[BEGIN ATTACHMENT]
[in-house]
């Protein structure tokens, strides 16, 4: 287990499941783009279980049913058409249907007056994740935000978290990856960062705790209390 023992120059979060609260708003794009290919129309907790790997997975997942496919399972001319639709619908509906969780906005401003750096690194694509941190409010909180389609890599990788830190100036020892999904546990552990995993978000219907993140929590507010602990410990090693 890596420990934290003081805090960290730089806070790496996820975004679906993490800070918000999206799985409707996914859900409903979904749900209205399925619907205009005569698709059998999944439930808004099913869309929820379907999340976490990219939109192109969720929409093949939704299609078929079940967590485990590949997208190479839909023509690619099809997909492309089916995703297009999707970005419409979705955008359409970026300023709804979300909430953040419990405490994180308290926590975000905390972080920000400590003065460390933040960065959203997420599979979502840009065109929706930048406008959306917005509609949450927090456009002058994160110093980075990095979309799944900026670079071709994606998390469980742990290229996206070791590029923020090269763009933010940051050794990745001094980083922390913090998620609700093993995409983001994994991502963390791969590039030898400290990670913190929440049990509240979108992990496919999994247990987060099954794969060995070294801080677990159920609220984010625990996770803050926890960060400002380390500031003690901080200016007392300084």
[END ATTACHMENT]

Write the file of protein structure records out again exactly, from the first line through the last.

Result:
[in-house]
């Protein structure tokens, strides 16, 4: 287990499941783009279980049913058409249907007056994740935000978290990856960062705790209390 023992120059979060609260708003794009290919129309907790790997997975997942496919399972001319639709619908509906969780906005401003750096690194694509941190409010909180389609890599990788830190100036020892999904546990552990995993978000219907993140929590507010602990410990090693 890596420990934290003081805090960290730089806070790496996820975004679906993490800070918000999206799985409707996914859900409903979904749900209205399925619907205009005569698709059998999944439930808004099913869309929820379907999340976490990219939109192109969720929409093949939704299609078929079940967590485990590949997208190479839909023509690619099809997909492309089916995703297009999707970005419409979705955008359409970026300023709804979300909430953040419990405490994180308290926590975000905390972080920000400590003065460390933040960065959203997420599979979502840009065109929706930048406008959306917005509609949450927090456009002058994160110093980075990095979309799944900026670079071709994606998390469980742990290229996206070791590029923020090269763009933010940051050794990745001094980083922390913090998620609700093993995409983001994994991502963390791969590039030898400290990670913190929440049990509240979108992990496919999994247990987060099954794969060995070294801080677990159920609220984010625990996770803050926890960060400002380390500031003690901080200016007392300084």